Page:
If we ignore injustices that we discover in adoption, we allow the status quo to remain. In international adoptions, adoptive parents sometimes mention that at some point during their adoptions that something seemed amiss. Several brave bloggers have spoken up when they noticed; others worried about the fate of their adoptions and stayed mute.
Whether in domestic or international adoptions, if something seems “not quite right,” it is likely a valid indication that something in the adoption may not be as it should be. Ignoring those signals may ensure that your adoption is not disturbed, but, it also encourages and condones bad practices.
When a agency in a domestic adoption seems overly aggressive with a pregnant woman, any one who sees such behavior should speak up. Do not allow them to continue to get away with that type of behavior. As long as agencies go unchallenged, they have no incentive to change.
For potential adoptive parents who are choosing an agency, ask the important questions that can help you evaluate an agency’s sense of integrity. Ask how many of the pregnant women who come to them change their minds. If an agency says, “none,” pick another agency.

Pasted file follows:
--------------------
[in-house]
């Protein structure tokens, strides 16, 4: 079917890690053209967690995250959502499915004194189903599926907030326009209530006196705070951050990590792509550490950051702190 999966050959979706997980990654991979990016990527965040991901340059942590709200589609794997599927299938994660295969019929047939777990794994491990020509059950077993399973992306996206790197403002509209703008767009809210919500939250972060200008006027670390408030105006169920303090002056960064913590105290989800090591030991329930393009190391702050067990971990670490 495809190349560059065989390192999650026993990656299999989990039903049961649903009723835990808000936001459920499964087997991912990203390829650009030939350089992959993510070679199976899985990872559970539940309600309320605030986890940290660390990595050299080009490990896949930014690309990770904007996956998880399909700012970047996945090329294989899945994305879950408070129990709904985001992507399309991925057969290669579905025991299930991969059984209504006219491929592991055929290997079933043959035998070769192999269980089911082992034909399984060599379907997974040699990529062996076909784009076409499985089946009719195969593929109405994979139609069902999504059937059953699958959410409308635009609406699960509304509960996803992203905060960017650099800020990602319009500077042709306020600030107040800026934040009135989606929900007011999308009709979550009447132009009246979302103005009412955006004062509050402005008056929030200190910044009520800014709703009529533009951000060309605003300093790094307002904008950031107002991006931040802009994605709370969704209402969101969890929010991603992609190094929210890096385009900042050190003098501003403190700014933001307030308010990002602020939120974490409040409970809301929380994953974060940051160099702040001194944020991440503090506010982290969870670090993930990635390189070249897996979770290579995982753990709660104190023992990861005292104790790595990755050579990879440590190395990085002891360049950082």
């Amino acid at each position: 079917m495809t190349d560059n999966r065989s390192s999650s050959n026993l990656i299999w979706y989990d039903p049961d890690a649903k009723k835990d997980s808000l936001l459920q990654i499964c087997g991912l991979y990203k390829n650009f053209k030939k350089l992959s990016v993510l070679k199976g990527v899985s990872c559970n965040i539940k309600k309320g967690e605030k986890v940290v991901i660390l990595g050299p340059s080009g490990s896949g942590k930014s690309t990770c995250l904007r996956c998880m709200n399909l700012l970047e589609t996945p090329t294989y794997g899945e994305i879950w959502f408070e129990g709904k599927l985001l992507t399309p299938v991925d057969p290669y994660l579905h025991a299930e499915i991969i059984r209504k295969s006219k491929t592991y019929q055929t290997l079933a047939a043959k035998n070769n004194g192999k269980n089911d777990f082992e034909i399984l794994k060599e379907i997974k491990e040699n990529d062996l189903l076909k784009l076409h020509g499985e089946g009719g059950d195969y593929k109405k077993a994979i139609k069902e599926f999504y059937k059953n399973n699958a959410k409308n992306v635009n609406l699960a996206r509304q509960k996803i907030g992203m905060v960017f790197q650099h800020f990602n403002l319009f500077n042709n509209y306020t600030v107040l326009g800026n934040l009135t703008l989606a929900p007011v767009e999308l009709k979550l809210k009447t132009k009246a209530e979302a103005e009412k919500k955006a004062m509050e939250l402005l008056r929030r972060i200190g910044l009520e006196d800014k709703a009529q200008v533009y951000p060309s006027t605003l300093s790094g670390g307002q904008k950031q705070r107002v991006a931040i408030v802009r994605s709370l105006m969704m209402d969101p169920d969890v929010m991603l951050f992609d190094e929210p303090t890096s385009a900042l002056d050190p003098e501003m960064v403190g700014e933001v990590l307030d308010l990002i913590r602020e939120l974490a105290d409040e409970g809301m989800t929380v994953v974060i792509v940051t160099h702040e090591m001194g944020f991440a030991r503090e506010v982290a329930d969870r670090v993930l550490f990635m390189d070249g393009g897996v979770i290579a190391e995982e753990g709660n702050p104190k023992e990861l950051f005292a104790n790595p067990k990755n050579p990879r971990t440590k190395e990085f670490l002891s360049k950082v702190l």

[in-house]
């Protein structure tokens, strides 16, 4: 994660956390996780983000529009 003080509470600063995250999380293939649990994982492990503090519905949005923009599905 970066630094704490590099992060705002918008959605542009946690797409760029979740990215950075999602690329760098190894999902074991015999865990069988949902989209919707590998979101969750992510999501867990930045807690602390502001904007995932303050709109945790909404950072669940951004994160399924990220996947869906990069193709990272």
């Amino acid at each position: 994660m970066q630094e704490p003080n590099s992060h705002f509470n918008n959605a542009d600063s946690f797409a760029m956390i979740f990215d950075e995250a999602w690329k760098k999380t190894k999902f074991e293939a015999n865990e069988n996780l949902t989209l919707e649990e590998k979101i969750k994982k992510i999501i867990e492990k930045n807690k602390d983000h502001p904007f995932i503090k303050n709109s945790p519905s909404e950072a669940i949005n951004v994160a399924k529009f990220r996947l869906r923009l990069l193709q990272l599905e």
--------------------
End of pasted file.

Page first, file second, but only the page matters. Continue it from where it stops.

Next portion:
Logically, you might believe that it is a positive sign if an agency says few of the pregnant women who first explore adoption remain and place their babies. It could be a positive sign. However, it is far more likely that few women who walk in their doors change their minds due to aggressive and persistent pressure to place their babies or children for adoption.
Agencies that truly do not use coercive tactics realize that ethics are of utmost importance to many prospective adoptive parents. Highly ethical agencies will brag about the fact that pregnant women often change their minds. They are proud that they do not resort to pressure tactics.
For pregnant women considering adoption, speak up if you believe that someone – anyone – is trying to force your decision. Educate yourself about your rights and do not allow anyone to trample on those rights.
Photo by Jan Baker 2007